Percussionist Aureo de Souza was born in Rio de Janeiro and left Brazil in March 1971. He has played with Paul Horn and Nucleus, and when Riff Raff were looking for a drummer, they heard of him by reputation and signed him on. Altough completely at home with the conventional drum kit, and able to underpin the band with a solid beat, he has a vast knowledge of Latin American percussion techniques which gives his playing a subtlety, sensitivity, and variety not usually found in the majority of rock drummers.
Bud Beadle, formerly with Ginger Baker's Airforce, and currently with Riff Raff, plays saxes on the album. Riff Raff made a most encouraging if somewhat hasty debut at London's Conway Hall and in something like half an hour manifested a superb show amalgamating moods with exciting melodies, catchy hooks and lots of free blowing. In fact, they exuded too much music, too much energy for the human mind to comprehend - the only way to dig the music was on a visceral level like you would on a night when the Buddy Miles Band or Santana were really cooking or if Shorter, Vitous and Zawinul suddenly walked into your local jazz cellar and took over. About the same time as this concert, I was handed the first pressing of the band's album, recorded in the carefully chosen environment of the Manor Studios in Oxfordshire.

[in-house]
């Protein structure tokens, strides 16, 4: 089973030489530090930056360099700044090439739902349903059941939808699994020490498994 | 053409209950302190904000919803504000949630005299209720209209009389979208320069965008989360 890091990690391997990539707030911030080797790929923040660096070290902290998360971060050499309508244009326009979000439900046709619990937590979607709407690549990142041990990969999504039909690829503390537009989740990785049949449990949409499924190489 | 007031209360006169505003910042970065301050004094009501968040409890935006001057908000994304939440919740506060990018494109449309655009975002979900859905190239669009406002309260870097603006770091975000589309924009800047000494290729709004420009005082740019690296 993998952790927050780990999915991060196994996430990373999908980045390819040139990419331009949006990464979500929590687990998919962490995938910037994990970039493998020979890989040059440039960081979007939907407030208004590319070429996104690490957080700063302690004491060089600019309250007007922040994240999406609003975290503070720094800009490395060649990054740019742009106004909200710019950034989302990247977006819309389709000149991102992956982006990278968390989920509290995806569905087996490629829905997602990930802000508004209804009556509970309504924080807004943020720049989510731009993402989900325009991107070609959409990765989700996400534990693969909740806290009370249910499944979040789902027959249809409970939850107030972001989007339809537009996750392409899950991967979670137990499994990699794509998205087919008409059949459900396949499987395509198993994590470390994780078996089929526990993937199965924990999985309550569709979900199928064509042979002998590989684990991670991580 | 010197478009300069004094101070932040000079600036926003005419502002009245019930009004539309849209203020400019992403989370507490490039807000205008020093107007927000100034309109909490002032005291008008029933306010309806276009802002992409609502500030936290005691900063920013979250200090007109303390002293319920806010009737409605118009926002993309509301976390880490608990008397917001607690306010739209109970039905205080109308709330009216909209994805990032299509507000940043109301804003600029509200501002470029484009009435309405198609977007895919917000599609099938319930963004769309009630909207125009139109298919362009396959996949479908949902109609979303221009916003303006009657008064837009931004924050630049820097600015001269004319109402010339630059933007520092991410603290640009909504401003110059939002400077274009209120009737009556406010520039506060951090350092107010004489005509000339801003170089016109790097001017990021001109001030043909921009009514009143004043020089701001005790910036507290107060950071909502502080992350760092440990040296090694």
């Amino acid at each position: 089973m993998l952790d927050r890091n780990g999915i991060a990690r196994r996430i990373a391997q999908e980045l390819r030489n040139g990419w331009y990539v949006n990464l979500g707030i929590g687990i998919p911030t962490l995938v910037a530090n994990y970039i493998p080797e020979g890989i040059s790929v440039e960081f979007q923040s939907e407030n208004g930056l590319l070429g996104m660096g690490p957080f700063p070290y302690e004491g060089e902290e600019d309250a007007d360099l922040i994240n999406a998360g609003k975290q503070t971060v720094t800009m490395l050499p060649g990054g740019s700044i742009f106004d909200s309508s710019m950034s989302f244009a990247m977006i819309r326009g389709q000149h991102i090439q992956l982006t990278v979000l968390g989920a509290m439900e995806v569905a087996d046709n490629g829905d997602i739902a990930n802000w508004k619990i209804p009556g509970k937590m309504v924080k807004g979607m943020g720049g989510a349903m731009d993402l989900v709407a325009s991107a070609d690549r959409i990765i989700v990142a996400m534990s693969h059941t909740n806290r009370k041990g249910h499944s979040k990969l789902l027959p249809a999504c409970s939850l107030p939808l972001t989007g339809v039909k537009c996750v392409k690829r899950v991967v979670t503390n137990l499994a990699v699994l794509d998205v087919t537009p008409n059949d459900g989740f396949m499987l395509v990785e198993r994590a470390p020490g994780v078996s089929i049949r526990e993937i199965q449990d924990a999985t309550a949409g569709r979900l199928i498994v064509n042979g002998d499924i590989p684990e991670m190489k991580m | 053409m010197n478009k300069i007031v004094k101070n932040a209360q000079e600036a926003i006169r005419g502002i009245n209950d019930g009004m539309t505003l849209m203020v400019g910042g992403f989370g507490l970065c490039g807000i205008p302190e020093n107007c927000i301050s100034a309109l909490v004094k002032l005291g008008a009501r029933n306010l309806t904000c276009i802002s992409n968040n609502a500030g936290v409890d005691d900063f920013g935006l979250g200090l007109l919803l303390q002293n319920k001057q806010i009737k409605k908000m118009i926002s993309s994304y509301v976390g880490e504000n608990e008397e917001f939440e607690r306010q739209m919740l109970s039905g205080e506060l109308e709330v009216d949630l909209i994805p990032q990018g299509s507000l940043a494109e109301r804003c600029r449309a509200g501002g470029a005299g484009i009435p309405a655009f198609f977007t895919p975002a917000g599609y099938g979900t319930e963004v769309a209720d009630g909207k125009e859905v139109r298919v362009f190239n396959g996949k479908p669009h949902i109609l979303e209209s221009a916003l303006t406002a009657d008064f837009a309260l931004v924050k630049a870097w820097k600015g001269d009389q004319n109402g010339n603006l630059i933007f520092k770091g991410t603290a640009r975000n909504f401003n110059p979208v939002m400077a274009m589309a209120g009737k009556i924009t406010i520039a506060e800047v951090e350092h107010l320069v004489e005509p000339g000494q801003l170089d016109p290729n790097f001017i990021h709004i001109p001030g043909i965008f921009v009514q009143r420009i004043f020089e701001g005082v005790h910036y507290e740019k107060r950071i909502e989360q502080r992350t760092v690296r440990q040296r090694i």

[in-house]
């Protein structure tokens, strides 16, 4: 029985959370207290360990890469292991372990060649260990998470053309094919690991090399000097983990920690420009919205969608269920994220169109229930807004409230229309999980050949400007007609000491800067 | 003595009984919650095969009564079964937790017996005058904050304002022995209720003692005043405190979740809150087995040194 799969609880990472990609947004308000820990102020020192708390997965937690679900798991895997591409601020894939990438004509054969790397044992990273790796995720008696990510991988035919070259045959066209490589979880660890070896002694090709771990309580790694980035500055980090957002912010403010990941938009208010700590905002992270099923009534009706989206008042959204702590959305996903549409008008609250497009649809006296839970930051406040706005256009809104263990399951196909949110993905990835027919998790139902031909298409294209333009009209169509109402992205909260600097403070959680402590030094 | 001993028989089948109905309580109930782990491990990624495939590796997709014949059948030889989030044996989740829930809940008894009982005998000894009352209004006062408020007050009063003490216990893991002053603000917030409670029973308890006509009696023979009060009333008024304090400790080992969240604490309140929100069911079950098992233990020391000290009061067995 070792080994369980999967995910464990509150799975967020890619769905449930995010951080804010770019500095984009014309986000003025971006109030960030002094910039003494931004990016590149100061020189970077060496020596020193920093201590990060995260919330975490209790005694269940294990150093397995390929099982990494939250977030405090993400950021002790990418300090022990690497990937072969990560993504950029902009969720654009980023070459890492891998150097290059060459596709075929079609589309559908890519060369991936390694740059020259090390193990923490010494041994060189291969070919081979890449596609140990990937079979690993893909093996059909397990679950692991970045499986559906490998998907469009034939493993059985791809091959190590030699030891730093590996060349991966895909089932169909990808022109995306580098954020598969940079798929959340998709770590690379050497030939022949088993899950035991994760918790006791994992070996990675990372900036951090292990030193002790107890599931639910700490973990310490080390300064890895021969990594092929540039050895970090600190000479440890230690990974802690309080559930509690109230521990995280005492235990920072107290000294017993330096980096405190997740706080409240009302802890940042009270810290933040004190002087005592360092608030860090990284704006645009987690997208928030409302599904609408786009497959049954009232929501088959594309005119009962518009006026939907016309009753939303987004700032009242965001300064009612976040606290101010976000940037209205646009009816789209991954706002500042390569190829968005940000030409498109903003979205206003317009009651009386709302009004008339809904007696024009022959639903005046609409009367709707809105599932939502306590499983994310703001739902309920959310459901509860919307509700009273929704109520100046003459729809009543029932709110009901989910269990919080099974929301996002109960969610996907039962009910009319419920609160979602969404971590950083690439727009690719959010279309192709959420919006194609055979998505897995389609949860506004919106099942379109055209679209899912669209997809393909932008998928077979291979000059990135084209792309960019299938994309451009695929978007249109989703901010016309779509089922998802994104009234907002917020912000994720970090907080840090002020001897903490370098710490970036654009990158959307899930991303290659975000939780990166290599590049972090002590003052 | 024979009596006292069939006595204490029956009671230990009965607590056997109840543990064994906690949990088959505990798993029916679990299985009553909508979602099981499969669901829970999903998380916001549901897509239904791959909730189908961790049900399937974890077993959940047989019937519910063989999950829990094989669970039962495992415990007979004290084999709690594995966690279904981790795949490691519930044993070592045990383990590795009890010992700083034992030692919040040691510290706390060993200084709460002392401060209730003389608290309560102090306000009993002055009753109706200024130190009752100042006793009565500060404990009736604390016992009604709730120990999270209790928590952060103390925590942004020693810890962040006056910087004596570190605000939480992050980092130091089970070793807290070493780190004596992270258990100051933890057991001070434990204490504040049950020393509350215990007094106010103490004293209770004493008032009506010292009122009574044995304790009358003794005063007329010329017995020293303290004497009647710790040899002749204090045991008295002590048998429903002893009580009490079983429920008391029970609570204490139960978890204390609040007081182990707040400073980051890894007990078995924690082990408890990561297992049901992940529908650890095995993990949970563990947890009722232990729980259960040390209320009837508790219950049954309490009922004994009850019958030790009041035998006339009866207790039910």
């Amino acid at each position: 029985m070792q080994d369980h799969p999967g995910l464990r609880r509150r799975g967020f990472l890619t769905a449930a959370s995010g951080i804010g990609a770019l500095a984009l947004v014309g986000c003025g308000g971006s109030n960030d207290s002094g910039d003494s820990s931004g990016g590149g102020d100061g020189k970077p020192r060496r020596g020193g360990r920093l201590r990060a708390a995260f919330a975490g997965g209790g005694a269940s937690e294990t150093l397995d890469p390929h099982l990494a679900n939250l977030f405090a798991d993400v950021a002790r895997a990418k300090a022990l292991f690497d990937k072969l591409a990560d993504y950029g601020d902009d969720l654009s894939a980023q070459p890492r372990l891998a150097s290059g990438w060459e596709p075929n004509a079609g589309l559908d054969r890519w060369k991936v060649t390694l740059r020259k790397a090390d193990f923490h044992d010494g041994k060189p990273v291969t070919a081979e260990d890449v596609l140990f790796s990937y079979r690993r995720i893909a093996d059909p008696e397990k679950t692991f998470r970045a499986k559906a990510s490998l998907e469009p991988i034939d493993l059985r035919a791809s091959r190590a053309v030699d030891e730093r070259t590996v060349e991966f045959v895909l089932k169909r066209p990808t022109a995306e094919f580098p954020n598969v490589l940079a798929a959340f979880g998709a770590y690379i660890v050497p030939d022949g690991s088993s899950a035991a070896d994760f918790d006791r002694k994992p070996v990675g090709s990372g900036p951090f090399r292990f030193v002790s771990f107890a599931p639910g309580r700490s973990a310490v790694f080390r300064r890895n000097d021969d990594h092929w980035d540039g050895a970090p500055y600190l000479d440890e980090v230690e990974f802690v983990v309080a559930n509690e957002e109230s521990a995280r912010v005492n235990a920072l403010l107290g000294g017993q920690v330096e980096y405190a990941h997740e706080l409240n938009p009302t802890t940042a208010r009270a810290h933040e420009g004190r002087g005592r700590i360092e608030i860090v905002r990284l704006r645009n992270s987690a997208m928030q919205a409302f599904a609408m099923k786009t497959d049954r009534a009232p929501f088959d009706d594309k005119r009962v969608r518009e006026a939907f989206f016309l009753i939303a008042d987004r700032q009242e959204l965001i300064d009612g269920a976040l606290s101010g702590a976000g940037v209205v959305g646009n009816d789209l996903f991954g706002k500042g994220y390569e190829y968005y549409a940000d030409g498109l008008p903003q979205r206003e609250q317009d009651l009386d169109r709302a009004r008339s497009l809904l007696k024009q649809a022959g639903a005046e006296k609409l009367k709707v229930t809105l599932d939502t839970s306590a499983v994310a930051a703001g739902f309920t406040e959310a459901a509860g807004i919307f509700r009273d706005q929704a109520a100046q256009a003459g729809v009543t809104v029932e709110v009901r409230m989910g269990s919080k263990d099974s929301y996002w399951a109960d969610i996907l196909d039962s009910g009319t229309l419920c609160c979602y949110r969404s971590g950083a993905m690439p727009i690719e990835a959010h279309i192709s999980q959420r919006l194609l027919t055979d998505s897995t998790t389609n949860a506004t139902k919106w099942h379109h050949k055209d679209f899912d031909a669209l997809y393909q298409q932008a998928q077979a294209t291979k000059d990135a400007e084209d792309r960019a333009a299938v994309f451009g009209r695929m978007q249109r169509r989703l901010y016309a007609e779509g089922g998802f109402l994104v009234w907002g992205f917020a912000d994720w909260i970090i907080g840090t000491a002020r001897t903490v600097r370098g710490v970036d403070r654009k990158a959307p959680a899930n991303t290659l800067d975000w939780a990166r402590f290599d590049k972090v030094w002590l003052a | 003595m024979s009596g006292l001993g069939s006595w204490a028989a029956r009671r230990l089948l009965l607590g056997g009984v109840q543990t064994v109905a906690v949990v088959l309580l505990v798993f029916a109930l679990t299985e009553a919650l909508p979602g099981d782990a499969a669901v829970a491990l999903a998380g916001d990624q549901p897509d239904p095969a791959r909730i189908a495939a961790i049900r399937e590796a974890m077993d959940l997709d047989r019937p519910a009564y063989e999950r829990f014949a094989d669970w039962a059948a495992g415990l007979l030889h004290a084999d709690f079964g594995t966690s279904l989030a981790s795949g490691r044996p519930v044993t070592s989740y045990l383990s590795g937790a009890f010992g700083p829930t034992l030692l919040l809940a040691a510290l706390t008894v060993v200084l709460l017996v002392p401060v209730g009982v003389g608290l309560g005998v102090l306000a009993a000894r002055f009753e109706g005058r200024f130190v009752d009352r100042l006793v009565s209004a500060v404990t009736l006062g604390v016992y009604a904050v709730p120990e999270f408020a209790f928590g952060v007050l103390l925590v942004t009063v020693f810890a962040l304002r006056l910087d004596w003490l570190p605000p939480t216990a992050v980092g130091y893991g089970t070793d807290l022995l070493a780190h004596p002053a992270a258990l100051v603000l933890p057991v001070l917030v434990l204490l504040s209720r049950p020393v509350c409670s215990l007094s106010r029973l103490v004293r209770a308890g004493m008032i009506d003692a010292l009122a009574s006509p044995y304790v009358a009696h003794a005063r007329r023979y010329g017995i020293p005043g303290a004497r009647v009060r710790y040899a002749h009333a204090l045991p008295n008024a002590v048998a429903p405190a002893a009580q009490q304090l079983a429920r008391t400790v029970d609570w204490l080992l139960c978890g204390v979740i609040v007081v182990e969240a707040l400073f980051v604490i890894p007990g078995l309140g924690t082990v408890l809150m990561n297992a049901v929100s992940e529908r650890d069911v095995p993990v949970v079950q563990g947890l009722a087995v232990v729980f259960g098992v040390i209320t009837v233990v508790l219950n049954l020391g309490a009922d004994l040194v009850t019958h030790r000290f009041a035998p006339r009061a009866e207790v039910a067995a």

It took some considerable effort to pass onto the second track for having heard Roger singing in unison with himself on his own "Your World", the tendency was always to go back for more.